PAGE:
Infectious Disease and Eating Habits at Herculaneum

Introduction:

The Roman town of Herculaneum in Southern Italy was covered under about 30m of volcanic ash following the tremendous eruption of Vesuvius that also buried Pompeii on the night of 25 August, 79 AD. When excavated, the town was found to be almost completely deserted, leading to the belief that the approximately 5000 inhabitants had successfully escaped. However, in 1982 the skeletons of  approximately 250 individuals were discovered on the ancient beach at Herculaneum, indicating that the apparently perfect evacuation had not corresponded to an escape for all the inhabitants.

Analysis of the skeletal material revealed that the people who died from exposure to the first volcanic eruption succumbed to a cloud of volcanic ash that had enshrouded the group at a temperature of c. 600 C and a speed of 270 km/h. Preliminary studies demonstrated the presence of both tuberculosis and brucellosis. The latter was linked to consumption of goats cheese, analysis of carbonised cheeses found at Herculaneum indicating the presence of bacterial particles morphologically and dimensionally consistent with Brucella.

Material and Methods:

A sample of 162 skeletons – 83 males, 61 females and 18 unsexed – were examined. Preservation was excellent due to their instant burial in fine volcanic ash. The high temperature of the ash (c. 650-800 C) led to a sterile environment for some time after burial, producing consistent alterations of aDNA. Age and sex were determined using published methodologies.

All food remains found during archaeological excavation at Herculaneum were also examined.

Results:

  1. Preliminary microbiological results show that all the examined food contained micro-organisms, including Saccharomyces ellipsoidens (wine yeast) in the wine and Saccharomyces cerisiae in the bread. Cocciform bacteria consistent with Salmonella were found on the interior of preserved eggshell. There was also extensive contamination of pomegranates and figs believed to be due to Streptomyces spp.
  2. Histological analysis of 12 individuals produced results consistent with the hypothesis that some of the living population of Herculaneum were exposed to natural tetracycline. This may have been produced by Streptomycetes, found in preserved fruits.
  3. Palaeopathological examination of the human remains revealed the presence of all major categories of bone disease: trauma, degenerative joint disease, tumours, inflammation.
    1. Supra-inion periostitis was linked to scalp damage due to localised reaction to headlice.
    2. Focal periostitis of the internal surface of the rib was linked to extension of pleuritis. This type of lung infection was hypothesised to be due to continuous exposure of indoor pollution from smoke produced during combustion of vegetable matter or animal dung to cook food, heat houses, or combustion of oil in lamps.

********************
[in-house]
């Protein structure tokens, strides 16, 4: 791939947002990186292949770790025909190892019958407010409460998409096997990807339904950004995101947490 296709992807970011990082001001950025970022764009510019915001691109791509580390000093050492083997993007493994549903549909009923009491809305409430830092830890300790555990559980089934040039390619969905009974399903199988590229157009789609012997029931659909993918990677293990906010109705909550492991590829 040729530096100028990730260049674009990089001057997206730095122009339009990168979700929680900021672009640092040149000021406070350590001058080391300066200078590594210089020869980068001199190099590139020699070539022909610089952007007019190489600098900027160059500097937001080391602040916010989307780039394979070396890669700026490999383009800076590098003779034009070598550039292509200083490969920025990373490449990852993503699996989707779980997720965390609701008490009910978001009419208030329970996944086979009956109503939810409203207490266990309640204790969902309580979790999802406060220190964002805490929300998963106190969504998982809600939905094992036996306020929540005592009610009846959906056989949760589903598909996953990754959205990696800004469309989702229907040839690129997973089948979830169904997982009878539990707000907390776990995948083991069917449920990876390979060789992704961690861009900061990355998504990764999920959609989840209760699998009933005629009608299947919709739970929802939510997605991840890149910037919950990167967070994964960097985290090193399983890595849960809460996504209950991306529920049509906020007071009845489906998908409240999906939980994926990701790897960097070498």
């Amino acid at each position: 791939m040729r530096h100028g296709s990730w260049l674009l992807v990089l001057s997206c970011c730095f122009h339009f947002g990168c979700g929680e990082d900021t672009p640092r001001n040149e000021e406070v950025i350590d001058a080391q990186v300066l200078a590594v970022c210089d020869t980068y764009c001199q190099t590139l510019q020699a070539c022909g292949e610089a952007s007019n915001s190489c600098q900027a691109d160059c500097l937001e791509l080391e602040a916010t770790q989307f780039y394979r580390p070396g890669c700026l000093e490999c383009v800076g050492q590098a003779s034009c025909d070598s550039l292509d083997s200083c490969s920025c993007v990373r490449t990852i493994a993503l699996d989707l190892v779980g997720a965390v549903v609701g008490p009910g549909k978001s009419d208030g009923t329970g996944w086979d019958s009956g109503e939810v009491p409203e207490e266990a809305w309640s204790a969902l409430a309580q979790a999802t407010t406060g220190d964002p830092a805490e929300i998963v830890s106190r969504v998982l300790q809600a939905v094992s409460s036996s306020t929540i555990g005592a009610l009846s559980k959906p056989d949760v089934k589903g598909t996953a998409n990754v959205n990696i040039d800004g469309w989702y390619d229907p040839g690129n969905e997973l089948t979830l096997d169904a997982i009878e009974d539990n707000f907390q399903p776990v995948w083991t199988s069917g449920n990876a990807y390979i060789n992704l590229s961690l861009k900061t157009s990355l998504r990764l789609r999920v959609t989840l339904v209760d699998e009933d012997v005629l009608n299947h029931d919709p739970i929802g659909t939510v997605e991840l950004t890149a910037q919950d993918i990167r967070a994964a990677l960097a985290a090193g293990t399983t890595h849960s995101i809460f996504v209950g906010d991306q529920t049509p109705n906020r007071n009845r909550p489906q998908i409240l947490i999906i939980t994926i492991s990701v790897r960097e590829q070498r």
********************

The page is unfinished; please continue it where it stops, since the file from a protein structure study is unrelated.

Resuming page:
3. Inflammatory bone reaction on the dorsal surfaces of the 1st and 5th metatarsals and on the superior surface of the navicular were hypothesised to be due to local irritation of the periosteum from sandals and shoes.
    4. Sinusitis was linked to the spread of dental infection to the maxillary sinus.
    5. Specific bone infection leading to inflammation was identified as tuberculosis and brucellosis. Tuberculosis involved both ribs and vertebrae and was linked to the eating of oxen viscera after ritual sacrifice. Brucellosis, indicated by anterior vertebral epiphysitis, was radiologically demonstrated in 17.2% of the adults and was explained by daily consumption of dairy produce contaminated with Brucella.
    6. Non-specific inflammatory bone response, e.g. osteomyelitis, was rare.

Conclusion:

The microbiological contamination of food at Herculaneum was probably the cause of chronic infections of the population, such as tuberculosis and brucellosis. However, other microbiological contamination might have produced some advantage. Consumption of natural antibiotics such as tetracycline was probably low, but this low level may have been useful to prevent or to control non-specific infectious diseases.

Reference:

Capasso, L. 2007. Infectious diseases and eating habits at Herculaneum (1st century AD, Southern Italy). International Journal of Osteoarchaeology 17: 350-357

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4 responses to “Infectious Disease and Eating Habits at Herculaneum

  1. I hope you don’t see this comment just as a gratuitous and self-promoting one (although probably it is). But perhaps you might find some interest in my point of view of the article, as posted at . I welcome any kind of suggestions and comments.

  2. Sorry for my html mistakes in my previous comment. This is the corrected text:

    I hope you don’t see this comment just as a gratuitous and self-promoting one (although probably it is). But perhaps you might find some interest in my point of view of the article, as posted at Romans, dried figs and Streptomyces. I welcome any kind of suggestions and comments.

  3. Thanks for your comments. I was interested to read your own thoughts about the study. I found it to be an interesting one, and quite original. I am not aware of anything similar being attempted before, although if anyone knows differently I would be interested to know. The preservation at sites such as Herculaneum provides us with a fascinating snapshot of an instant of the past, something that is unusual for archaeological sites that usually have a longer – and less dramatic – end to their settlement. It also provides opportunities for integrated analysis that are perhaps lacking among other assemblages.

  4. Pingback: Roman antibiotics at Agricultural Biodiversity Weblog

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